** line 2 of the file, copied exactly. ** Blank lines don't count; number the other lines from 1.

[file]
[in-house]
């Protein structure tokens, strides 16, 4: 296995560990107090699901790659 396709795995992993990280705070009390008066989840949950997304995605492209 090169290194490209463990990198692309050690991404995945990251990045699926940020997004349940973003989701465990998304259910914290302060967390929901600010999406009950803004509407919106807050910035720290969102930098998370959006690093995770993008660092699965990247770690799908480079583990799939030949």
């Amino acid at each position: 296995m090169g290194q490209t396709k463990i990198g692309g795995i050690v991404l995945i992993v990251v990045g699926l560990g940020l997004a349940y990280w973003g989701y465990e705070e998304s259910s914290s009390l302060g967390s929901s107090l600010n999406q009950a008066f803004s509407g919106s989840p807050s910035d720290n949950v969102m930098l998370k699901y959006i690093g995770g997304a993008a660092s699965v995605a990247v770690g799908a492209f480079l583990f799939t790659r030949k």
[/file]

């Protein structure tokens, strides 16, 4: 296995560990107090699901790659 396709795995992993990280705070009390008066989840949950997304995605492209 090169290194490209463990990198692309050690991404995945990251990045699926940020997004349940973003989701465990998304259910914290302060967390929901600010999406009950803004509407919106807050910035720290969102930098998370959006690093995770993008660092699965990247770690799908480079583990799939030949």